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Jim McConalogue: Why Conservative MPs ought to have rejected Coalition Government

Cutting through the "Rose Garden romance" and subsequent disputes over NHS reforms through to the empty European Union Bill, the key reason for the Coalition Government’s existence has been to secure the highest ministerial positions for senior members of the Conservative party leadership after 13 long years in opposition, and reward their Liberal Democrat king-makers with gesture prizes to accommodate their desperate quest for achieving recognition and power (after some 70 years in opposition) - thereby securing their joint legislative parliamentary majority to rule. At the top, David Cameron. A Coalition Prime Minister, not a Conservative Prime Minister.

As Benjamin Disraeli told the House of Commons on 16 December 1852: “But coalitions, although successful, have always found this, that their triumph has been brief. This too I know, that England does not love coalitions.” Conservative MPs ought to have rejected Coalition Government - and Disraeli’s sense of inevitable failure of Coalitions is taking place. It may be that Liberal Democrats are paying the price for Coalition now, but why are Conservatives not convinced that they are next?

Baroness Symons of Vernham Dean put it in a modern context when considering the current Coalition on 20 January: “What is clear is that this coalition is different from previous ones in this country in a number of important respects. The first and most important is that this coalition has not been voted for as a coalition by the British people.”

As a consequence, in line with the prioritised and intense interests of the leadership of the participating political parties and their own private coalition agreement, we witness the subversion of the manifestoes on which the Coalition MPs were elected, the breaking of the democratic connect between the Coalition MP and voter through the surrendered manifesto and most important of all, the abandonment of the national interest in pursuit of the power-hunting party leaderships seeking private agendas which are fixed not by their respective voters, or even by their party grassroots, but by the party leaderships themselves.

There are some who see in the face of the Coalition a great "make-up-and-get-along" united government but, sadly, they have been duped.  The arrangement, one year on, remains a dangerous unrepresentative machine parading as "unity in diversity" but which in principle, is undemocratic and against the national interest. I am afraid raw power has taken over.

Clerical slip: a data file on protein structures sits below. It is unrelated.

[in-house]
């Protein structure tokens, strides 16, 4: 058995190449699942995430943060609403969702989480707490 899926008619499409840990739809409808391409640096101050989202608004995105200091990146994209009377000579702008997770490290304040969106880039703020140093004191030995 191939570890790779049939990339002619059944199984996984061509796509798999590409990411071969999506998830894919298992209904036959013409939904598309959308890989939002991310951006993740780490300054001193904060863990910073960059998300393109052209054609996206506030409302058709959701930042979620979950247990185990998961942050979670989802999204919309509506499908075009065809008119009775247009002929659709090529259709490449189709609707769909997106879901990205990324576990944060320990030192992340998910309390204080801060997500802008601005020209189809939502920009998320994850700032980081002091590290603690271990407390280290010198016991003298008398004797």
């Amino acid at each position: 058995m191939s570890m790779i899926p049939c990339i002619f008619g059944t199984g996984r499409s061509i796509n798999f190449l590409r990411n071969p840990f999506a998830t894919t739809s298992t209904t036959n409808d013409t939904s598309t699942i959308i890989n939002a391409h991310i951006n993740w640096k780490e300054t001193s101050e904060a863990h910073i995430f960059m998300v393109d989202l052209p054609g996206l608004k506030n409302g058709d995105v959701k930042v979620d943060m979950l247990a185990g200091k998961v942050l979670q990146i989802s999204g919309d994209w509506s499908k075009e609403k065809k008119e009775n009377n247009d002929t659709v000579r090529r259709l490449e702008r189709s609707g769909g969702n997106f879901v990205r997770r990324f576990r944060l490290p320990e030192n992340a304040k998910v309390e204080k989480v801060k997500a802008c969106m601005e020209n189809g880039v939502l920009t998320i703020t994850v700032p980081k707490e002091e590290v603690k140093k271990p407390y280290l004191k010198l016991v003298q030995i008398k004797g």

The great difficulty with the Coalition Government’s programme, created on the basis of the Coalition Agreement of 20 May 2010, is that it is not a democratic mandate since it was not voted upon at the last election: the Government’s programme has no democratic basis in the wishes of voters. 
As the House of Commons’ Political and Constitutional Reform Committee said in its report on the formation of coalition government on 20 January 201: “By its nature, the policies of a coalition government have not been endorsed by the people.”

The Coalition Agreement of 20 May relinquished the pledges of the Coalition parties - Conservatives and Liberal Democrats - in their respective political manifestoes, and thereby surrendered the democratic wishes of the voters at the last election. The Coalition Government has subsequently - in the undemocratic pursuit of its own legislative programme of government - further flouted basic democratic principles and the wishes of voters. The Coalition arrangements result in illegitimate, unstable and undemocratic government against the national interest. The British electorate deserve better, legitimate, stable and democratic government - a government agenda they voted for.

Conservative MPs will see their appeasement played out in every step of Coalition politics: their reneging on manifesto promises on the Human Rights Act – which would have, for example, dealt with the ECHR/prisoner voting situation – through to the various European Union commitments.

It is clear that both the Liberal Democrats and their partner, the Conservatives, must take active and urgent steps toward abandoning the undemocratic Government programme, rejecting the Coalition Agreement of last May, returning their Members to pursue the pledges in their respective political manifestos on which they were elected - and, if necessary, call an immediate General Election in order to form a democratically elected Government. 

People in the Westminster village should not have become nodding dogs, agreeing with all this. They should have and must continue to make assertions against the Coalition on this primary basis, in addition to demonstrating the way in which personalities in Coalition politics are manifestly put before the national interest and key aspects of their own British democracy. In that way, the solution to the problem will become self-evident: that the Coalition must be dropped and a new government formed.


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